“She said there’s another breach,” Leo pointed out.

        “I know. I understand Morse Code,” Jaia shot back. “Awesome, let me see.”

        She typed into the screen defenses against the intruder. They shot back. Jaia sent more code and blocked them within their own boundaries.

        “This should hold them, for now.”

        “Wait,” Leo realized. “You have a internet server? Why?”

        Jaia stared at him. “I’m keeping a promise for an old friend. I don’t break promises to the dead.”

        An ‘Oh’ was all he said. She rolled her eyes.

        “So is everyone down at the forges?”

        “Yeah,” Jake said wistfully. “They’re working on . . . you know, that problem.”   

        “Oh.” Jaia changed the subject. “You got a spare bed for Leo?”

        Jake studied Leo, sizing him up. “You believe in curses, Leo? Or ghosts?”

      “Ghosts? Pfft. Nah. I’m cool. A storm spirit chucked me down the Grand Canyon this morning, but you know, all in a day’s work, right?”

    Jake nodded. “That’s good. Because I’ll give you the best bed in the cabin—Beckendorf’s”

        Jaia winced. “You sure ‘bout that Jake?”

        Jake called out: “Bunk 1-A, please.”

        The whole cabin rumbled. A circular section of the floor spiraled open like a camera lens, and a full-size bed popped up. The bronze frame had a built-in game station at the footboard, a stereo system in the headboard, a glass-door refrigerator mounted into the base, and a whole bunch of control panels running down the side. Jaia’s eyes directed to a picture taped to the front of the headboard. It was of a five-year-old Jaia, and a younger and more alive Beckendorf and Silena. All of them bright with grins plastered on their porcelain faces.         Leo jumped right in and laid back with arms behind his head. “I can handle this.”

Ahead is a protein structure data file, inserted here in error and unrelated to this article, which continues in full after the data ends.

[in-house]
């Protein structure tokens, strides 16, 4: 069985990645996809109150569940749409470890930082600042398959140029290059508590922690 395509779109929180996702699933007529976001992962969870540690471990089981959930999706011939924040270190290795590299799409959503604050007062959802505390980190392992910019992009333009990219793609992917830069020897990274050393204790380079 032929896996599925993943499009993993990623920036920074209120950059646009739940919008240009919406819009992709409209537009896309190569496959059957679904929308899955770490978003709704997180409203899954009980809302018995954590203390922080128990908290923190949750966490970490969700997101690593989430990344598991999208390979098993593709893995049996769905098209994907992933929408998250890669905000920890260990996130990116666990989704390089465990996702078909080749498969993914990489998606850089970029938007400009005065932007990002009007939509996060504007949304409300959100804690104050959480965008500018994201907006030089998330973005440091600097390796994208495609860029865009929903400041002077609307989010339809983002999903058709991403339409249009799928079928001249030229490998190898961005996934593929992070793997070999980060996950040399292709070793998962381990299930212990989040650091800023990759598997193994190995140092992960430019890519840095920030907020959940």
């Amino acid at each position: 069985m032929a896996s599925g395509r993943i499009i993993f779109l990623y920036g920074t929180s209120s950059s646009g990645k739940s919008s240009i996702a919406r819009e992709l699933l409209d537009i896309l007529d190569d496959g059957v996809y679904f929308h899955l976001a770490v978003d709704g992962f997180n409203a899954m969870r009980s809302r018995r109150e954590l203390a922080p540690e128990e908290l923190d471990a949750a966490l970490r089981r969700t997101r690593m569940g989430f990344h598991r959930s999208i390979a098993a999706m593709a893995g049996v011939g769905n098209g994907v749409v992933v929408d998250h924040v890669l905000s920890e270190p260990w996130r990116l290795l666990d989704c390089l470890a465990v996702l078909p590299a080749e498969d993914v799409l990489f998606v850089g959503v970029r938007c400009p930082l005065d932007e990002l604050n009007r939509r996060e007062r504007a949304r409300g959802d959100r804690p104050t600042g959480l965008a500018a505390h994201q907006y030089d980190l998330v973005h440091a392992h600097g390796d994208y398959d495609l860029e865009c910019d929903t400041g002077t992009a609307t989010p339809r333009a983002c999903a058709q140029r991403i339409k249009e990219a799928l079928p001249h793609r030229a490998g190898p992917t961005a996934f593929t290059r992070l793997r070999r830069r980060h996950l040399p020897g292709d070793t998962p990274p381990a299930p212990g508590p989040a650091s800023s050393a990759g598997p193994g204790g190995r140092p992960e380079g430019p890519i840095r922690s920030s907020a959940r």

“It retracts into a private room below,” Jake said.

        “Oh, heck, yes,” Leo said. “See y’all. I’ll be down in the Leo Cave. Which button do I press?”

        “Hold on,” Jaia protested. “Here let me take this.”

        She reached off and pried the tape holding the picture of the three friends.

        “What’s that?” Leo asked curious.

        “Just a photography. You can look at if you’d like,” Jaia said, handing him the photography.

        “Wait. Was this you?” he said, pointing to the five-year-old, golden-haired girl. “And you smiled? Definitely a long time ago.”

        “Yeah, it was. I guess that was a time we still had things to smile about.”

        “So, you weren’t always the girl who walks ‘round saying curse words.”

        “Oh, did the Lone Wolf do that to you?” Jake smirked, but he grunted with pain. “We'll all be, still playing with fire.”

        Jaia was sure if Jake was out of a body cast he’d do more than try to smirk. He was known to embarrass the heck out of her as a young child, but Jaia had to remind herself, she wasn’t a little kid anymore, not that she really had the chance. Jaia supposed she had smiled often and would wear those goofy grins everywhere she went. She and Annabeth, giggling around making people people feel stupid as them were the only ones who understood Arabic, besides the some of Athena cabin. Stop, Ju—Jaia! How did that slip out? She hardly thought about that . . . anymore. Then she remembered, only a few seconds went by, she almost forgot to respond being stuck inside her head, battling internal conflicts.

        “I never stopped. It burns, but I’ve adjusted to the flames,” Jaia reminded him. “Like I’ve kind of said, they were better times. People don’t stay the same forever.”

        Leo looked at her in awe, like he could connect to her words.

        He frowned. “So you were the nice little girl? I would have prefered that Jaia.”

        “Shut up,” she punched him, and a smile slipped onto her face.

        “You know,” Leo noticed. “You really pretty when you smile.”